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Pearl Harbor Day. A Nation At War Then and Now.

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Today is the 67th anniversary of the Japanese attack on Pearl Harbor, which triggered America’s entrance into the Second World War. Less than four years later, America had been instrumental in defeating Nazi Germany and had almost singlehandedly defeated Imperial Japan.

US heavy industry was turned almost overnight into a highly coordinated Arms manufacturer, supplying the Allies with everything they needed to fight. At home, women went to work in factories, offices, and all over the home front, there was rationing of everything from tires to typewriters, from bicycles to beef, from fuel oil to coffee. There were blackouts all over America. And most importantly, there was the draft. Young men and women from all over America were drafted to fight and die on foreign shores. Over 400,000 lost their lives.

That is the definition of “A Nation at War”

The term is still used a great deal today to describe the two wars we are fighting in Iraq and Afghanistan since 2003 and 2001 respectively. We’re frequently told we are a ‘nation at war’.

This nation’s armed forces are indeed involved in two serious conflicts, but the nation as a whole is not, and hasn’t been since Iraq and Afghanistan began.

First of all, the actual war in Iraq lasted a few weeks at the most. After Baghdad fell the conflict became a police action and that is what it has been ever since. As for Aghanistan, the US has never made a strategic commitment to victory. The Afghan quagmire is an ongoing, poorly-coordinated battle against a very determined insurgency. The combined combat deaths in these two conflicts over seven years do not even come close to US losses in the single World War 2 campaign to recapture the Solomon Islands from the Japanese.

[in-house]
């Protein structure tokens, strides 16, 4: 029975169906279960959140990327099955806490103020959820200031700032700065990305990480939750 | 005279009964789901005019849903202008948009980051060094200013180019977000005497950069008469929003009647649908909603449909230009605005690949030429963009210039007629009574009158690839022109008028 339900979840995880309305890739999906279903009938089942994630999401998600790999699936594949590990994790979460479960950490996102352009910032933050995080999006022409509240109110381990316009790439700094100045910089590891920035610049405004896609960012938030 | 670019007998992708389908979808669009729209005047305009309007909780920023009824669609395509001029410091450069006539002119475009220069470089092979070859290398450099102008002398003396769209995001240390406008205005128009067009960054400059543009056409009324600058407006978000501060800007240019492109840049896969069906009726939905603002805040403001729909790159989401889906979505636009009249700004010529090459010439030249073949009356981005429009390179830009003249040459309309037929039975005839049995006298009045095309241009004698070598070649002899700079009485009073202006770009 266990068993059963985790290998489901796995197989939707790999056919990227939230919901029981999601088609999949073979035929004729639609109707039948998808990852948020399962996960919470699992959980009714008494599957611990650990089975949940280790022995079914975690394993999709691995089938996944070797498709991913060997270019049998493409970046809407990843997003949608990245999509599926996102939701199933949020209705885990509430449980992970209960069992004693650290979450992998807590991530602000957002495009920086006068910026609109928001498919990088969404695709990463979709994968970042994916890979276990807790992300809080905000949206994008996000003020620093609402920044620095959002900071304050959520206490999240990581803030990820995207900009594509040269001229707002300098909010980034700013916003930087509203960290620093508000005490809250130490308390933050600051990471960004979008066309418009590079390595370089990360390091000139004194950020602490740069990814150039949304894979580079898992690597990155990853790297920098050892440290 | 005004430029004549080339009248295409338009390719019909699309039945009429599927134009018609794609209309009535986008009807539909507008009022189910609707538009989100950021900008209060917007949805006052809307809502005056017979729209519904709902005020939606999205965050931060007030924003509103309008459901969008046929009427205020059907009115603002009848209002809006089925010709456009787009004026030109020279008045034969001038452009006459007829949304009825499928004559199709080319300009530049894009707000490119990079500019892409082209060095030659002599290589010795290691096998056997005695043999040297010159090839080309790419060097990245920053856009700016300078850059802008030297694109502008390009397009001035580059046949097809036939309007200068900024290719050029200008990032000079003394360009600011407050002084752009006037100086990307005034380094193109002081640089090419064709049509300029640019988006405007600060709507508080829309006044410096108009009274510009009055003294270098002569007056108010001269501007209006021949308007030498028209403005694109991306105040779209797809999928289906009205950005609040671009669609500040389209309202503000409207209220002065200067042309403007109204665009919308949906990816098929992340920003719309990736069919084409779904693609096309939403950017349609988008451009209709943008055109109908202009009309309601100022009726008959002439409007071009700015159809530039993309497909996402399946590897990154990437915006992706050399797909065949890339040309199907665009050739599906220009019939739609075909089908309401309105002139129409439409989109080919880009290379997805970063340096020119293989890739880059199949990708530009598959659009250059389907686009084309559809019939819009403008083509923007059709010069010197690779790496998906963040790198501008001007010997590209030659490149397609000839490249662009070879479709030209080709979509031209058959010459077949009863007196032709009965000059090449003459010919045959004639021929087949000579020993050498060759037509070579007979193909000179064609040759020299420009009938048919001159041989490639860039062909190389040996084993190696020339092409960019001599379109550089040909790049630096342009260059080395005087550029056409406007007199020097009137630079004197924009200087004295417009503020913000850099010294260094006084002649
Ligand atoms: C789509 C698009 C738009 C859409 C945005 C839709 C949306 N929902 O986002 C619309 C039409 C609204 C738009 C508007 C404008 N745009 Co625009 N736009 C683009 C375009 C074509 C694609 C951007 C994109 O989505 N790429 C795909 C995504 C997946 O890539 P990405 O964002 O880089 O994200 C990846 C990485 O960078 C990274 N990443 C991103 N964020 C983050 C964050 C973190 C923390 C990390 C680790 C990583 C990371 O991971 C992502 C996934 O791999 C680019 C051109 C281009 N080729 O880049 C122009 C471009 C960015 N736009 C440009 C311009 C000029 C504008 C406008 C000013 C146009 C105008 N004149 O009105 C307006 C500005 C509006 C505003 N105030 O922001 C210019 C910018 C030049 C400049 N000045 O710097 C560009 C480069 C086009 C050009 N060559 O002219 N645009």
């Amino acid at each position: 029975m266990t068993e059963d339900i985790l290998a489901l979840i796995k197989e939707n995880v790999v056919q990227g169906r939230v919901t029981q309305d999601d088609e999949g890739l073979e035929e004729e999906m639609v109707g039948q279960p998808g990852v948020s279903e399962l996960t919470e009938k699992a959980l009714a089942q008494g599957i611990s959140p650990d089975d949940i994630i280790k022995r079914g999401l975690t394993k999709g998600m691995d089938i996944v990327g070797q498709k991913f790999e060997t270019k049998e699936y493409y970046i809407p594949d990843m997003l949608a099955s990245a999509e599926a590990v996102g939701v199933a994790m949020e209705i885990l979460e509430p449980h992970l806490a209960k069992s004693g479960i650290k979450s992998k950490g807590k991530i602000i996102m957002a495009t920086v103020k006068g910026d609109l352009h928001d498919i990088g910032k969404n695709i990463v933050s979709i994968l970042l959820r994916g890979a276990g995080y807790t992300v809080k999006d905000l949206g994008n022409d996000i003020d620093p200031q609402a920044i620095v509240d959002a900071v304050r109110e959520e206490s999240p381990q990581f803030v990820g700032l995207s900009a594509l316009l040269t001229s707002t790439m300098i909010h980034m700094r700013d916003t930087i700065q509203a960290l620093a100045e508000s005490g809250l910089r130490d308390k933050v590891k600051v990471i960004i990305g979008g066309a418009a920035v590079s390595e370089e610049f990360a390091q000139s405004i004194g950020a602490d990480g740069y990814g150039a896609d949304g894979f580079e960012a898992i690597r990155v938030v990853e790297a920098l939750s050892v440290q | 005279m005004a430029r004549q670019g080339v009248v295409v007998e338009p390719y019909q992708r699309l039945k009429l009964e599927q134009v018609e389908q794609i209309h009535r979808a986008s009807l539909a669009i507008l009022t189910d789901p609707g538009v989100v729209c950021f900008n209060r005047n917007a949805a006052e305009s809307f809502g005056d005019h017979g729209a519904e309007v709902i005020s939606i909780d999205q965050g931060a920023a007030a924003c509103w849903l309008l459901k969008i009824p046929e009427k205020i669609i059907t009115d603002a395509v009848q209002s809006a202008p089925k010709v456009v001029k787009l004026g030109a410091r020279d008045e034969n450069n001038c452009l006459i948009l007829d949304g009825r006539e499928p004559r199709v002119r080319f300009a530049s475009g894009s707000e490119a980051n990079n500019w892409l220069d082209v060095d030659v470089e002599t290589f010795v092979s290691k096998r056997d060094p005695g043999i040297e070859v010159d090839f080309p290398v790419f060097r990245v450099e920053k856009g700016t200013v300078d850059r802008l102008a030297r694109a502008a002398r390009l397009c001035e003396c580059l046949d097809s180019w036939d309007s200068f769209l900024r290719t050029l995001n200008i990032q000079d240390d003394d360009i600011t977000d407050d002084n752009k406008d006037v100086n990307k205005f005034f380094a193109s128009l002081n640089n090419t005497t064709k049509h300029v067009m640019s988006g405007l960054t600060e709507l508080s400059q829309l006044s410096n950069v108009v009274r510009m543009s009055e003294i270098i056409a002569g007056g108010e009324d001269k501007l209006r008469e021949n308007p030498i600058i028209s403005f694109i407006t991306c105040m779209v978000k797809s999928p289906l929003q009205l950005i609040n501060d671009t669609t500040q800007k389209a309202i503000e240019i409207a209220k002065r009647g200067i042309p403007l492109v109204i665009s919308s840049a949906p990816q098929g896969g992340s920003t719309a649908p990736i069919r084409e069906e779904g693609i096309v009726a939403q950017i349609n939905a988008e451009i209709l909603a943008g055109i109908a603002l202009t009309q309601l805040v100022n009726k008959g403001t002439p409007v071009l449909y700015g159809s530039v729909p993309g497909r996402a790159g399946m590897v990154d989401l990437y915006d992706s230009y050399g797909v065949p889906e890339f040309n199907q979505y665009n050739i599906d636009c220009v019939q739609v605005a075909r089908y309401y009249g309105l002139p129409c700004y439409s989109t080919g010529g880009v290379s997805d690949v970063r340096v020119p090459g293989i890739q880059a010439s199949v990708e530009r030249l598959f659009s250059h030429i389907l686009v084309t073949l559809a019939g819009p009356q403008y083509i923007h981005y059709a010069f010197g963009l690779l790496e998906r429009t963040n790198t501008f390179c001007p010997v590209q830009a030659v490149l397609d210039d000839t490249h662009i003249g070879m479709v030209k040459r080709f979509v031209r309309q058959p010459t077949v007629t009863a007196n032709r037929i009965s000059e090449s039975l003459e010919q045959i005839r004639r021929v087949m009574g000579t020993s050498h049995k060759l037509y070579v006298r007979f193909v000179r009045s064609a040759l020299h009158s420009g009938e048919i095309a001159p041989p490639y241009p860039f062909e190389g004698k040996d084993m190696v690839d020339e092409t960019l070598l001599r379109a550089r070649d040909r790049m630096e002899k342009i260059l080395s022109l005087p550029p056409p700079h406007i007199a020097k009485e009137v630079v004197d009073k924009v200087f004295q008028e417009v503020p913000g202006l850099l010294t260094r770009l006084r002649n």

And on the home front, a visitor from Mars would have no idea we are a nation “At War”. From George Bush’s pathetic appeal to the US public to ‘Shop for America’ after 9/11 onwards, we’ve made no sacrifices at all. No draft, no mobilization of industry, no rations, no nothing. During the period from 9/11 until now, we’ve had a massive consumer and housing boom (and recent bust) but nothing in the way of a national war effort.

America’s international image was defined by the Second World War. It was an astonishing triumph of economic planning, ingenuity, and true grit. We were indeed a nation at war.

The use of the term these days by politicians and journalists is just plain sloppy. It’s a catchphrase, a cliche, and an insult to every man and woman who fought, built tanks, or made sacrifices to the US war effort between 1941-45. There is no equivalency between the experience then and the experience now. It’s also a slight on those who have fought so bravely and in vain in the Middle East. They were the ones at war, not us.

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Written by coolrebel

December 7, 2008 at 12:41 pm

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